Some of the research papers which prompted interesting thoughts for me included "Considering prior experience and expectation in automotive safety system development" by Christopher Wilkinson for the University of Cambridge, UK and Alan Dix from the Lancaster University, UK. The use of haptic feedback prompted me to recall an earlier blog post on the "haptic jingle". The use of such feedback for notification, while difficult to sense, is an interesting use of haptics for conveying key state information (which cannot be easily ignored). A second paper of interest was entitled "Now You See It, Now You Don't: The effect of wiki flexibility on anxiety during wiki editing" by Benjamin R. Cowan and Mervyn A. Jack  from the University of Edinburgh, UK. This is an interesting paper which studies how Wikis are used in Higher Education. Given my use of Wiki's in projects including CAPSIL and BRAID along with a moo, discussion board, Moodle, Blackboard etc. this talk resonated with me. I pointed Ben towards this recent book on "The Future of Learning Institutions in a Digital Age". The concepts and issued raised in this book are relevant to the use of Wikis. In addition, as a co-created book the history of the book development itself is interesting with respect to who feels ownership along with details on the final text lock down and edit prior to print. The final paper I was taken by was entitled "Designing Interaction for a Multi-touch Wall" by Chen Wang (National University of Defence Technology, China), Hyowon Lee, Alan F. Smeaton (Dublin City University, Ireland). This area is a significant challenge as large public multi-touch, multi-person systems move from research lab based prototype to real world deployments.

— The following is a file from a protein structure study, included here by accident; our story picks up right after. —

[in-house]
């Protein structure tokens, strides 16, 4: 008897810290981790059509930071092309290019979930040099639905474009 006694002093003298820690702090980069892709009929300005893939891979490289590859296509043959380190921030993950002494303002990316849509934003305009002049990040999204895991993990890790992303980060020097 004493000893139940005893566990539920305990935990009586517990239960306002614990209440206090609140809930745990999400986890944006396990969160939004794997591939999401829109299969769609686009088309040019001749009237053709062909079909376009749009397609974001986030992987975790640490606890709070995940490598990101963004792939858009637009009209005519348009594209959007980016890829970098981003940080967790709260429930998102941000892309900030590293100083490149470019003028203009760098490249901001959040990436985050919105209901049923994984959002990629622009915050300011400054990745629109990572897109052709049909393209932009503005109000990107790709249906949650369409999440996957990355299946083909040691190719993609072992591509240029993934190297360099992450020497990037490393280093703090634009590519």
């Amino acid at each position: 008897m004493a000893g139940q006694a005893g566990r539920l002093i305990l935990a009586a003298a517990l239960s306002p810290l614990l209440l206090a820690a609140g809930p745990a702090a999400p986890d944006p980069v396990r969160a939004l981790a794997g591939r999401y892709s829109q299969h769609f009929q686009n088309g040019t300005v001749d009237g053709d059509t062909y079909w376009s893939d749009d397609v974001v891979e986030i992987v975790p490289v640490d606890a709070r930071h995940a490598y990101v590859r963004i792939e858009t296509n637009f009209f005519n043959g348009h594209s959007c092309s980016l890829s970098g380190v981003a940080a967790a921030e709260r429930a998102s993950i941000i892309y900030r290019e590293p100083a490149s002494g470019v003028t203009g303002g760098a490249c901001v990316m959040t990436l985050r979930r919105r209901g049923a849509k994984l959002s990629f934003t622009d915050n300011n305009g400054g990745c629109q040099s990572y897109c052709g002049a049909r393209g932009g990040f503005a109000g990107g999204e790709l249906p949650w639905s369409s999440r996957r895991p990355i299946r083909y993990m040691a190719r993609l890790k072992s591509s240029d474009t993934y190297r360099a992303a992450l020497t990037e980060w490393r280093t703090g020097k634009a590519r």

Congratulations to the folks from DCU for organising iHCI 2010, in particular Daragh Byrne who put in considerable effort. I'd like to see iHCI grow and prosper as a national conference in HCI for Ireland.

Monday, August 16, 2010

Aug 2010 BCS Interaction Specialist Group

"Founded in 1984, Interaction (or the BCS Interaction Specialist Group) is a specialist HCI group of the British Computer Society (BCS). It provides an organisation for all those working on human-computer interaction - the analysis, design, implementation and evaluation of technologies for human use."